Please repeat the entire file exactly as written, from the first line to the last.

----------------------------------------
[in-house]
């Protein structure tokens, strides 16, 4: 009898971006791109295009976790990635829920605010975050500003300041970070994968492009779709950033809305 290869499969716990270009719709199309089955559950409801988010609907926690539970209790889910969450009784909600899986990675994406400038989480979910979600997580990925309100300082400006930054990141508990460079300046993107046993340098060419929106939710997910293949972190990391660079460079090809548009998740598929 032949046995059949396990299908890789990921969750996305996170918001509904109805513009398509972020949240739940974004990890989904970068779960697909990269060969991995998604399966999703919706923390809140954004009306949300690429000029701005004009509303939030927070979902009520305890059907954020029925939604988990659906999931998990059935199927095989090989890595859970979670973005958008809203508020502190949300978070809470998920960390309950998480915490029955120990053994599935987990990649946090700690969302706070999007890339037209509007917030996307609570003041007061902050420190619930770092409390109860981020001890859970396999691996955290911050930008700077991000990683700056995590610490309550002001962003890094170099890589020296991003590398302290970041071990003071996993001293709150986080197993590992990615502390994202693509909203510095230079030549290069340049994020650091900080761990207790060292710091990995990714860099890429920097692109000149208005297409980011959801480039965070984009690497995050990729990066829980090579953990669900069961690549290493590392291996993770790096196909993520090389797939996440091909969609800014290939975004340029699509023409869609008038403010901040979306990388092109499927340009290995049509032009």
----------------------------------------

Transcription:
[in-house]
């Protein structure tokens, strides 16, 4: 009898971006791109295009976790990635829920605010975050500003300041970070994968492009779709950033809305 290869499969716990270009719709199309089955559950409801988010609907926690539970209790889910969450009784909600899986990675994406400038989480979910979600997580990925309100300082400006930054990141508990460079300046993107046993340098060419929106939710997910293949972190990391660079460079090809548009998740598929 032949046995059949396990299908890789990921969750996305996170918001509904109805513009398509972020949240739940974004990890989904970068779960697909990269060969991995998604399966999703919706923390809140954004009306949300690429000029701005004009509303939030927070979902009520305890059907954020029925939604988990659906999931998990059935199927095989090989890595859970979670973005958008809203508020502190949300978070809470998920960390309950998480915490029955120990053994599935987990990649946090700690969302706070999007890339037209509007917030996307609570003041007061902050420190619930770092409390109860981020001890859970396999691996955290911050930008700077991000990683700056995590610490309550002001962003890094170099890589020296991003590398302290970041071990003071996993001293709150986080197993590992990615502390994202693509909203510095230079030549290069340049994020650091900080761990207790060292710091990995990714860099890429920097692109000149208005297409980011959801480039965070984009690497995050990729990066829980090579953990669900069961690549290493590392291996993770790096196909993520090389797939996440091909969609800014290939975004340029699509023409869609008038403010901040979306990388092109499927340009290995049509032009």